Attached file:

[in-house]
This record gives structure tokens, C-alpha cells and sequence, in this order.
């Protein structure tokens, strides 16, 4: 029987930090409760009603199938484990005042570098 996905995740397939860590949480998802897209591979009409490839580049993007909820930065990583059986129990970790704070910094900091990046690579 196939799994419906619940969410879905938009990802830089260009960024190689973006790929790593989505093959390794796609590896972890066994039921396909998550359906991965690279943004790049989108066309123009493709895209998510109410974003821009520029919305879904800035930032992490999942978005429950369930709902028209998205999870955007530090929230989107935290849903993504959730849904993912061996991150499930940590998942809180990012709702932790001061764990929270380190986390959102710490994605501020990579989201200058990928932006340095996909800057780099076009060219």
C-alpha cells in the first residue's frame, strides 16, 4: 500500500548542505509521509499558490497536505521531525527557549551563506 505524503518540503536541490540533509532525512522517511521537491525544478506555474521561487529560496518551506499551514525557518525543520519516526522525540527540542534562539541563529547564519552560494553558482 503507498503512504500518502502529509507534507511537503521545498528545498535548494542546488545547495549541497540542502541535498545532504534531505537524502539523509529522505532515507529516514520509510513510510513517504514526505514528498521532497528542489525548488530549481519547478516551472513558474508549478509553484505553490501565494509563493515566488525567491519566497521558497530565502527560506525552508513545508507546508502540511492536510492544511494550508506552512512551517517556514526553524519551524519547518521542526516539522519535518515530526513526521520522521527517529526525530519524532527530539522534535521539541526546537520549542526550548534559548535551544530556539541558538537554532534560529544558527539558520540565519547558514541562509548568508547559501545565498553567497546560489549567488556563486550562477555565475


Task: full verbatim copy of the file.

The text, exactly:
[in-house]
This record gives structure tokens, C-alpha cells and sequence, in this order.
């Protein structure tokens, strides 16, 4: 029987930090409760009603199938484990005042570098 996905995740397939860590949480998802897209591979009409490839580049993007909820930065990583059986129990970790704070910094900091990046690579 196939799994419906619940969410879905938009990802830089260009960024190689973006790929790593989505093959390794796609590896972890066994039921396909998550359906991965690279943004790049989108066309123009493709895209998510109410974003821009520029919305879904800035930032992490999942978005429950369930709902028209998205999870955007530090929230989107935290849903993504959730849904993912061996991150499930940590998942809180990012709702932790001061764990929270380190986390959102710490994605501020990579989201200058990928932006340095996909800057780099076009060219």
C-alpha cells in the first residue's frame, strides 16, 4: 500500500548542505509521509499558490497536505521531525527557549551563506 505524503518540503536541490540533509532525512522517511521537491525544478506555474521561487529560496518551506499551514525557518525543520519516526522525540527540542534562539541563529547564519552560494553558482 503507498503512504500518502502529509507534507511537503521545498528545498535548494542546488545547495549541497540542502541535498545532504534531505537524502539523509529522505532515507529516514520509510513510510513517504514526505514528498521532497528542489525548488530549481519547478516551472513558474508549478509553484505553490501565494509563493515566488525567491519566497521558497530565502527560506525552508513545508507546508502540511492536510492544511494550508506552512512551517517556514526553524519551524519547518521542526516539522519535518515530526513526521520522521527517529526525530519524532527530539522534535521539541526546537520549542526550548534559548535551544530556539541558538537554532534560529544558527539558520540565519547558514541562509548568508547559501545565498553567497546560489549567488556563486550562477555565475